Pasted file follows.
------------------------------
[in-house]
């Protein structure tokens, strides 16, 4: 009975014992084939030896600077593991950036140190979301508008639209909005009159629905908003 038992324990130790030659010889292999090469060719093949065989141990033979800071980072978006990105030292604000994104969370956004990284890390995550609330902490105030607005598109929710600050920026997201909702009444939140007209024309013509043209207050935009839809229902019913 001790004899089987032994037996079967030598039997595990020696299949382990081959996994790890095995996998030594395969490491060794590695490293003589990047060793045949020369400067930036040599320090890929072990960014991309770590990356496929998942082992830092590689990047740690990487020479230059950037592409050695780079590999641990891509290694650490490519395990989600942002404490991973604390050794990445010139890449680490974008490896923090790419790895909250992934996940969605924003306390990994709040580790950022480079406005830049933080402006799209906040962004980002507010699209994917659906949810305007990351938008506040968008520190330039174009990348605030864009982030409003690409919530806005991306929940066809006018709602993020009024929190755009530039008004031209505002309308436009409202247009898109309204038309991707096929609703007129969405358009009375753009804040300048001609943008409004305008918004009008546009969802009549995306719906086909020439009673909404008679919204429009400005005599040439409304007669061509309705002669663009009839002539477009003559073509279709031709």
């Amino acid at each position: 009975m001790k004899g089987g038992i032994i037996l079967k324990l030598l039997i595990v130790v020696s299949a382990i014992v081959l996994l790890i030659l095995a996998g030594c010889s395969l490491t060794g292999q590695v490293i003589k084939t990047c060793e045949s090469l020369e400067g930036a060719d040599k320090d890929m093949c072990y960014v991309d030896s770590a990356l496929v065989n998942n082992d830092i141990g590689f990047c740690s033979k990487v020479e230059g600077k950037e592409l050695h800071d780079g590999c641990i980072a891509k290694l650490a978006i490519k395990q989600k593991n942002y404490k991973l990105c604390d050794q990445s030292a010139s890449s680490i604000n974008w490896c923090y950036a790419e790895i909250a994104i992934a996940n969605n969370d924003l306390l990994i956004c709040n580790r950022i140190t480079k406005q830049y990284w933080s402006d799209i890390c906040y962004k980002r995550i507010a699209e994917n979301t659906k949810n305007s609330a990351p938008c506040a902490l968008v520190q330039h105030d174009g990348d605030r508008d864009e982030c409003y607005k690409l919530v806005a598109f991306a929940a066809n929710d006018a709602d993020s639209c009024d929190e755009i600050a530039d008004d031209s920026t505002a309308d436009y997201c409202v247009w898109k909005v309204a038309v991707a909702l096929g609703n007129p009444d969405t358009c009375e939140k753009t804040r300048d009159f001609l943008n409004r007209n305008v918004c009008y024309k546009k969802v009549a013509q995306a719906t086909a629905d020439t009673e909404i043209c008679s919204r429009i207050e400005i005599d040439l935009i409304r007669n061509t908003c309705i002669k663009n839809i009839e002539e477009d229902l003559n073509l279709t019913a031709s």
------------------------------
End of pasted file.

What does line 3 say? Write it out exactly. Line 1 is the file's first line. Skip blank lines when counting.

């Amino acid at each position: 009975m001790k004899g089987g038992i032994i037996l079967k324990l030598l039997i595990v130790v020696s299949a382990i014992v081959l996994l790890i030659l095995a996998g030594c010889s395969l490491t060794g292999q590695v490293i003589k084939t990047c060793e045949s090469l020369e400067g930036a060719d040599k320090d890929m093949c072990y960014v991309d030896s770590a990356l496929v065989n998942n082992d830092i141990g590689f990047c740690s033979k990487v020479e230059g600077k950037e592409l050695h800071d780079g590999c641990i980072a891509k290694l650490a978006i490519k395990q989600k593991n942002y404490k991973l990105c604390d050794q990445s030292a010139s890449s680490i604000n974008w490896c923090y950036a790419e790895i909250a994104i992934a996940n969605n969370d924003l306390l990994i956004c709040n580790r950022i140190t480079k406005q830049y990284w933080s402006d799209i890390c906040y962004k980002r995550i507010a699209e994917n979301t659906k949810n305007s609330a990351p938008c506040a902490l968008v520190q330039h105030d174009g990348d605030r508008d864009e982030c409003y607005k690409l919530v806005a598109f991306a929940a066809n929710d006018a709602d993020s639209c009024d929190e755009i600050a530039d008004d031209s920026t505002a309308d436009y997201c409202v247009w898109k909005v309204a038309v991707a909702l096929g609703n007129p009444d969405t358009c009375e939140k753009t804040r300048d009159f001609l943008n409004r007209n305008v918004c009008y024309k546009k969802v009549a013509q995306a719906t086909a629905d020439t009673e909404i043209c008679s919204r429009i207050e400005i005599d040439l935009i409304r007669n061509t908003c309705i002669k663009n839809i009839e002539e477009d229902l003559n073509l279709t019913a031709s």